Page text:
Presentation on theme: "Information and Communication Technology. Email Email, e-mail, or electronic mail is the transmission of messages (emails or email messages) over electronic."— Presentation transcript:
Information and Communication Technology
, , or electronic mail is the transmission of messages ( s or messages) over electronic networks like the internet.
—First Impressions Your makes a first impression on you! You get up in the morning, take a shower, iron your clothes, groom your hair—all because you care about how you look. Not necessarily because of what others may think but because you want to put your best foot forward. You need to do so, too, when you . First impressions happen with s and you can control what they will be. Make the small effort required to reflect knowledge, courtesy and understanding.
Make your First Impression Count “There are four ways, and only four ways, in which we have contact with the world. We are evaluated and classified by these four contacts: what we do, how we look, what we say, and how we say it.” ~Dale Carnegie ( ) American Educator
5 Essential Elements of Every The From Field: Your name needs to be displayed properly, John F. Doe. Not john f. doe or john doe, j. doe. Proper capitalization is very important. When you use all lower case, you open the door to being a spammer. The Subject Line: A short, sweet and well thought out Subject is crucial and in some cases help to ensure your gets opened. Keep your subject to 5-7 words that accurately identify the topic and context of your .
5 Essential Elements of Every (continued) The Greeting: Without a greeting at the beginning of your you risk being viewed as bossy or terse. Take time to include Hello, Hi or just the recipients name. The Body: Communicate clearly using correct sentence structure and capitalization. Proper grammar and punctuation is also crucial to your message. Typing in all lower case or all caps does not lend to easy communication. All caps is “yelling.” All lower case shows laziness. Do Not use either! Review and spell-check every message before clicking “Send.”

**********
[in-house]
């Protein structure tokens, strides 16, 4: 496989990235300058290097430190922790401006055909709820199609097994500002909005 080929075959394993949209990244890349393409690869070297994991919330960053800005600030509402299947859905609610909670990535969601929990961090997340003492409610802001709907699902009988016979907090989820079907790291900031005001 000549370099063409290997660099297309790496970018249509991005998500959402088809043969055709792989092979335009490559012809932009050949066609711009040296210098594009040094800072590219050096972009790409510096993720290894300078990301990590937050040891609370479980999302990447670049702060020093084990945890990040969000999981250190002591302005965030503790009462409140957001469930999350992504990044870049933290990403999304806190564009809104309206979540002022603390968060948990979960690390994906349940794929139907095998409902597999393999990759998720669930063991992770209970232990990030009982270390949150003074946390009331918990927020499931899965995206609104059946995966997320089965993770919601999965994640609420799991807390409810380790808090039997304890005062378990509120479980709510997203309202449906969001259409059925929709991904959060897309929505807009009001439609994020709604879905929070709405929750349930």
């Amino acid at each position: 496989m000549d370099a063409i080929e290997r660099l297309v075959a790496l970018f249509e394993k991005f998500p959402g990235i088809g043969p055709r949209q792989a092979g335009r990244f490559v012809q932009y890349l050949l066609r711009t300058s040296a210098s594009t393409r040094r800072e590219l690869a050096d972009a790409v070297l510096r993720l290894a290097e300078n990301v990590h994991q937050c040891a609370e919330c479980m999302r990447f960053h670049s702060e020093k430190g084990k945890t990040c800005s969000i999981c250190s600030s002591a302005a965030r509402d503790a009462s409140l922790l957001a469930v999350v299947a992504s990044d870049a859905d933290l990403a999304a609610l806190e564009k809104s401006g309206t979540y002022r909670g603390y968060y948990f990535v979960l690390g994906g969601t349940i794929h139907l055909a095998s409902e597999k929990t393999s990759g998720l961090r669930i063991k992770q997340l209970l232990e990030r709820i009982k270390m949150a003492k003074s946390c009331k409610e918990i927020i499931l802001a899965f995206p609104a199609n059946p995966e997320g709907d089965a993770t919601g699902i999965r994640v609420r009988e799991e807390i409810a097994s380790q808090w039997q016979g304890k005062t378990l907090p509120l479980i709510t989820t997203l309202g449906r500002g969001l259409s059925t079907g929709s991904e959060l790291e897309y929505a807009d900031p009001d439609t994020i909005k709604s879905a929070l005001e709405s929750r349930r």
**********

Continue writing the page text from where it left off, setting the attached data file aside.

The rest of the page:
5 Essential Elements of Every (continued) The Closing: By not having a closing, you risk the possibility that your will be perceived as demanding and curt. Use what is consistent with the tone of your message, “Thank you, Sincerely, Look forward to hearing from you, Best wishes, Take care, regards, etc.” And Always include your name!
Attaching Files It is easy to attach a file to an . (written work, graphics, and photos) Think before you attach: What is the file’s size? If you don’t know find out. Files in megs (million of bytes) will have a hard time going through the pipeline. It could get jammed. Only attach files in a format that you know the other side has the software to view—because you asked first! You want to be sure they can open your file. Compress graphics and photos. Resize them!
Attaching Files (continued) Always check with your recipient the best time of day to send a large file. A little common courtesy in attaching files goes a long way!
5 Rules for Forwarding Don’t forward anything without editing out all the forwarding >>>>, other addresses, headers and commentary from all the other forwarders. Don’t make people look amongst all this gobbly-gook for what you are actually forwarding. If you cannot take time to write a personal note at the top of your forwarded to the person you are sending it—then you should not forward it at all.
5 Rules for Forwarding (continued) Think carefully about if what your are forwarding will be of value or humorous to the person on the other side. Or do you just think it is worthy? If you can’t think of why the person would like to have it, don’t forward it. Don’t forward chain letters. These may contain a virus! If you must forward to more than one person, put the address in the TO: and all others in the Bcc: to protect their addresses. This is a privacy issue.
“Send” Checklist (Review) Make sure your includes a courteous greeting and closing. Address your contact with the appropriate level of formality and make sure you spelled their name correctly. Spell check so that you reflect your level of education. s with typos are simply not taken seriously. Read your out loud to ensure the tone is that which you desire. Remember, a few addition such as “please” and “thank you” go a long way.
“Send” Checklist (continued) Be sure your are including all relevant details or information necessary to understand your request or point of view so the person receiving can answer. Use proper sentence structure, grammar and punctuation. If your is emotionally charged, walk away from the computer and wait to reply. If sending attachments, did you ask first. Refrain from forwarding everything. Clean up the forwarded message and be sure to use Bcc for additional contacts. Make one last check that the address or addresses in the TO field are those you wish to send your message/reply to.